SS: I think workers and consumers have the same foe in this instance. I mean, workers are consumers and consumers are workers. There’s really no reason to pit them against each other. So that’s from my personal standpoint.
But then, in addition, I really take to heart the approach and the mentality that the workers themselves have towards these kinds of issues. And they’re not, like, standing outside of Starbucks with metal rods, going after consumers who are crossing a picket line.
As much as they might be displeased at what people do, they also—this is the point I actually meant to make in the course of the interview at some point, that they’re among the nicest, warmest people you’re ever going to meet. It’s a pure joy to be covering this beat, because of the workers that I talk to.
And they genuinely value their relationships with their customers. And so I don’t think that there’s a downside to unionization for the customers themselves. If anything, I think their customer experience would probably improve, or at least that’s the sense that the baristas have.
JJ: And this is what I’m thinking about, because I do think that journalism could lift up, instead of these templates that say, oh, well, you might want workers to have a union, or to have a voice in the workplace, but do you want to pay 27 more cents for your blah, blah, blah?
I feel like that’s old. I feel like folks are not falling for that anymore. So I’m happy to hear you say that that kind of framing is passé. And we should resist it when we find it in reporting.
SS: Yeah, definitely that’s the case. And also I think that the workers themselves, and the unions, have gone out of their way to point out that, you know, you’re not happy about waiting an inordinate amount of time for your drink at Starbucks. And if they weren’t short-staffed, you wouldn’t have to wait.
If they didn’t have mobile orders going all the time, and not being able to turn them off, just because a district manager or a manager says that they can’t be turned off, then you wouldn’t necessarily have to wait as long.
It might not be as crowded. You’d get your drink faster, your drink would be prepared with a greater amount of care, because the barista would have, most likely, more time to prepare the drink.
So it really is in the consumer’s interest, in this case. And I think a lot of the consumers who go to Starbucks also go to Starbucks because of that progressive branding. I mean, there are plenty of people who just go to Starbucks because they just want the coffee, but you can get coffee almost anywhere, right? So why are you going to Starbucks? Some of the people who go to Starbucks go because the company holds itself out as a decent company.
JJ: And we ought to hold them up to that standard. And I guess what I’m saying, or what I’m hoping for, is that journalism would invest itself in making Starbucks transparent, and really live up to the claims that they make, and also that we would lift up, in general, our demands and our understanding of what it means for a company to really call itself progressive, and to not just allow that to be a label.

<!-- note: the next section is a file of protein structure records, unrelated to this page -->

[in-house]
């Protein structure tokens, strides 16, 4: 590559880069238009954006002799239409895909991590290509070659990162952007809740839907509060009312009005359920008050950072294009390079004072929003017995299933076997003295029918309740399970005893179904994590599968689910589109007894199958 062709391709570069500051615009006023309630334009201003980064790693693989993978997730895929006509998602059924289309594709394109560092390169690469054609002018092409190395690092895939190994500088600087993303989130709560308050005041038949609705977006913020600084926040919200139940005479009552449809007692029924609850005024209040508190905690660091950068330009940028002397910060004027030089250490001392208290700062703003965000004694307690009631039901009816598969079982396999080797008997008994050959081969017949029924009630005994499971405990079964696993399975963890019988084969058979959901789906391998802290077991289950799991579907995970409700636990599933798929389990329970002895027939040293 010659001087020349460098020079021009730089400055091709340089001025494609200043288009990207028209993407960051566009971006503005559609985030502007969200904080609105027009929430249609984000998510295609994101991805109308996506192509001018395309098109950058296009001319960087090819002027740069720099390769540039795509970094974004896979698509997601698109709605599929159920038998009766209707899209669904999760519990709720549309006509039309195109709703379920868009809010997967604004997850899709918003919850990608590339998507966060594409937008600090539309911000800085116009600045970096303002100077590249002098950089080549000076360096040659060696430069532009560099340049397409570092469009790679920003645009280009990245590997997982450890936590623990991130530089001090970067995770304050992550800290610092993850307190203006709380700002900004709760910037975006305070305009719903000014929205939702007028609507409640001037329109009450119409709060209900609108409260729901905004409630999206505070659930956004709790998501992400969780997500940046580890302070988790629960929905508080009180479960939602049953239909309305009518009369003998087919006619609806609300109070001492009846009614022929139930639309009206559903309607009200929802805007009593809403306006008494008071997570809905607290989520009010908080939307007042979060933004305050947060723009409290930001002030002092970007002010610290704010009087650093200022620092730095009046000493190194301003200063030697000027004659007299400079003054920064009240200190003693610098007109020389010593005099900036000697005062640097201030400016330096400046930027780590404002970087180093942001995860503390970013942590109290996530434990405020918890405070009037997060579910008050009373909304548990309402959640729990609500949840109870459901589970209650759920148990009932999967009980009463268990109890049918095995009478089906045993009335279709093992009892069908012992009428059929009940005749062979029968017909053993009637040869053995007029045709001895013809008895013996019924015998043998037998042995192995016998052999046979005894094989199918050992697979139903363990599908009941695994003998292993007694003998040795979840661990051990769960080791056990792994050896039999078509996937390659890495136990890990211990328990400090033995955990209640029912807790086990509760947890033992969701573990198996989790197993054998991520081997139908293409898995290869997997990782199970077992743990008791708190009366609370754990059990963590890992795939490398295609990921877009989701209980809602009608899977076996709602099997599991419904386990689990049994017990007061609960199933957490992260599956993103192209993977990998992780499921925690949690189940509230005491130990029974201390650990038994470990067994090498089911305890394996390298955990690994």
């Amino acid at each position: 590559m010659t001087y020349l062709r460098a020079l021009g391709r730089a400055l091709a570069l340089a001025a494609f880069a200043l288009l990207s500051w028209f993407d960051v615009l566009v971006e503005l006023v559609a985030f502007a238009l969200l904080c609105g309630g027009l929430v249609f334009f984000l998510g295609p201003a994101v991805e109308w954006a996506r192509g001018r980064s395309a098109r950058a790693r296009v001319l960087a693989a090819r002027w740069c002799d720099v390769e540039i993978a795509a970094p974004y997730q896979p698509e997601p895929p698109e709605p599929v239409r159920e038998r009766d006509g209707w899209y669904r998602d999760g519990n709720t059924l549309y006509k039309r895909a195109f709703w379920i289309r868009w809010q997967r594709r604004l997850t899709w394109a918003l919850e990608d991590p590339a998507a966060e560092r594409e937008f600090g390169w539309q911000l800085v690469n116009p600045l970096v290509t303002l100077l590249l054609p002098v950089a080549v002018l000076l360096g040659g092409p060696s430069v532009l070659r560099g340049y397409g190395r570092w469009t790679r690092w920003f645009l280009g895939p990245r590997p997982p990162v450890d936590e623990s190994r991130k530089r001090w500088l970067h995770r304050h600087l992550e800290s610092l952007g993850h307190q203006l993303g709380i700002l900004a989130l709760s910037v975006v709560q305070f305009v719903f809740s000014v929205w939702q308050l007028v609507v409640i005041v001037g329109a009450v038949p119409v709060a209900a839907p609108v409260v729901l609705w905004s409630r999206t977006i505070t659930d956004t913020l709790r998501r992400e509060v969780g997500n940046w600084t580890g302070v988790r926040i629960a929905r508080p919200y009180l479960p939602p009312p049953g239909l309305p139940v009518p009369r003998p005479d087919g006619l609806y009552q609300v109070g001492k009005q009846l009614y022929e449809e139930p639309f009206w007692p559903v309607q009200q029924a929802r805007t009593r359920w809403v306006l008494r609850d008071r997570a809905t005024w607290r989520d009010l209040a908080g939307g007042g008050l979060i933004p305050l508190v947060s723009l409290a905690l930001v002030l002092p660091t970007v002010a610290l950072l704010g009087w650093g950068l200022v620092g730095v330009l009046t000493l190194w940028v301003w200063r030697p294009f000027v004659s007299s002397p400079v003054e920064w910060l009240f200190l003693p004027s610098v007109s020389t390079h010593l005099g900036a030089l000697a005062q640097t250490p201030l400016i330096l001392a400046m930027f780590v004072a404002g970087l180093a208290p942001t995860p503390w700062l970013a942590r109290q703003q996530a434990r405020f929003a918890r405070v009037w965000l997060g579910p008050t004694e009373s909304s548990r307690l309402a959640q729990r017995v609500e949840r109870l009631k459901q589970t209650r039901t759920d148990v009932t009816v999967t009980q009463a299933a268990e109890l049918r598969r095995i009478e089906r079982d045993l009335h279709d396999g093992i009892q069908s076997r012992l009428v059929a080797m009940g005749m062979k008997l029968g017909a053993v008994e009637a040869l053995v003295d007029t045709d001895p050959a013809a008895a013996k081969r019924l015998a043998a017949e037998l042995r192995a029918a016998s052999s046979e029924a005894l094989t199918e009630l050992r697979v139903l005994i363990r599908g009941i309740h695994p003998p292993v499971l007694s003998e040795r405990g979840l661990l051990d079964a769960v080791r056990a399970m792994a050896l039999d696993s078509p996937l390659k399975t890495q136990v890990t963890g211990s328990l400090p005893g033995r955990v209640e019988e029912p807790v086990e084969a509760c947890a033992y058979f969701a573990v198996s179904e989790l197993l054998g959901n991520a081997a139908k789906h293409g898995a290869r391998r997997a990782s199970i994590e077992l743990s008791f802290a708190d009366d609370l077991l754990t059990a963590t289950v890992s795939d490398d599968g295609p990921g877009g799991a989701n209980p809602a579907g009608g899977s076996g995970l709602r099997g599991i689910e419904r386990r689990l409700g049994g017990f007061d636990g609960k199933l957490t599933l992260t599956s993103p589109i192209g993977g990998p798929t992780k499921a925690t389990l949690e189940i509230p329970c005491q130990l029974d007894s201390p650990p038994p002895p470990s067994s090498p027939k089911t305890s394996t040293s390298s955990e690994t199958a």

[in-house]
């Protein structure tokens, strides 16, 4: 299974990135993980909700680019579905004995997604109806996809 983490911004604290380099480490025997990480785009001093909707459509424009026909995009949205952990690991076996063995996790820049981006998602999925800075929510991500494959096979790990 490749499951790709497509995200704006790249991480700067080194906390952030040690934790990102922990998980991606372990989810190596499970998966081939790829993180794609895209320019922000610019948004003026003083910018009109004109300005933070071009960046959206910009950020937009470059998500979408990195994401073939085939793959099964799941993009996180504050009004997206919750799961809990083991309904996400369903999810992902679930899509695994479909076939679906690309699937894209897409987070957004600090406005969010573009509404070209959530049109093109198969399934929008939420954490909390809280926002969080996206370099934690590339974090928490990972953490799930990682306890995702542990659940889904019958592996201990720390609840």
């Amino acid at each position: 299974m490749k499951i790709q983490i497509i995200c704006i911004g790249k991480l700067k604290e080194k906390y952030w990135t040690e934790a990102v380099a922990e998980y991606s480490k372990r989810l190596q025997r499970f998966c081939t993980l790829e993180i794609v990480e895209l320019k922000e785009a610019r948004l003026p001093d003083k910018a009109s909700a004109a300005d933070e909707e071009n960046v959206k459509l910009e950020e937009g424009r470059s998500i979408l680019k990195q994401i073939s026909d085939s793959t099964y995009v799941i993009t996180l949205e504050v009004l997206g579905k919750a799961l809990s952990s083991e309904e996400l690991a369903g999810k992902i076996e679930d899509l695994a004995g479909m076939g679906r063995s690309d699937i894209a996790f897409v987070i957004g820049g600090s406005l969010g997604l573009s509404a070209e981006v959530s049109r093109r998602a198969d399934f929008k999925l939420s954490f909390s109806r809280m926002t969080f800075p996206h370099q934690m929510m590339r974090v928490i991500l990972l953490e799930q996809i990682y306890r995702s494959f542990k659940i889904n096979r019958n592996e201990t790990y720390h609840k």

SS: Absolutely. I absolutely agree with that.
JJ: What do you see going forward? What the outcome of the Schultz hearing seemed to be was, he was being asked to do some things, and he was like, “Pfft—I’m not doing that.”
So it seems like it goes back down to shop-to-shop, and I know you’re going to keep reporting it. What would you ask folks to look out for, in terms of reporting? What would you like to see more of, or less of, in terms of public understanding of what’s going on in this very, very important worker rights fight?
SS: Something that I would really love to see more of—and I would include myself in this category, actually—is just more reporting about the baristas themselves and their lives, what it’s like to work in a Starbucks. I see baristas posting things on Twitter that have a level of detail and nuance to what it’s like to actually work in the store that I don’t see communicated in most of the stories.
And journalists have a limited amount of space, and they’re writing about particular kinds of news. But at a certain point, we have to stop telling the same story over and over, and start really getting in-depth into what is actually making these workers tick.
What are they like, why do they want to unionize? What differentiates them from other industries? What’s similar to other industries? That’s something that I think would be very welcome.
And I think that that would be useful, both to readership and viewership, as well as to the union movement, in terms of understanding like, hey, these are actual human beings. They’re not just people that serve you a drink for three minutes.
JJ: We’ve been speaking with activist, writer and editor Saurav Sarkar. You can find their varied work on their site, SauravSarkar.com. Thank you so much, Saurav, for joining us this week on CounterSpin.
SS: Thank you so much for having me.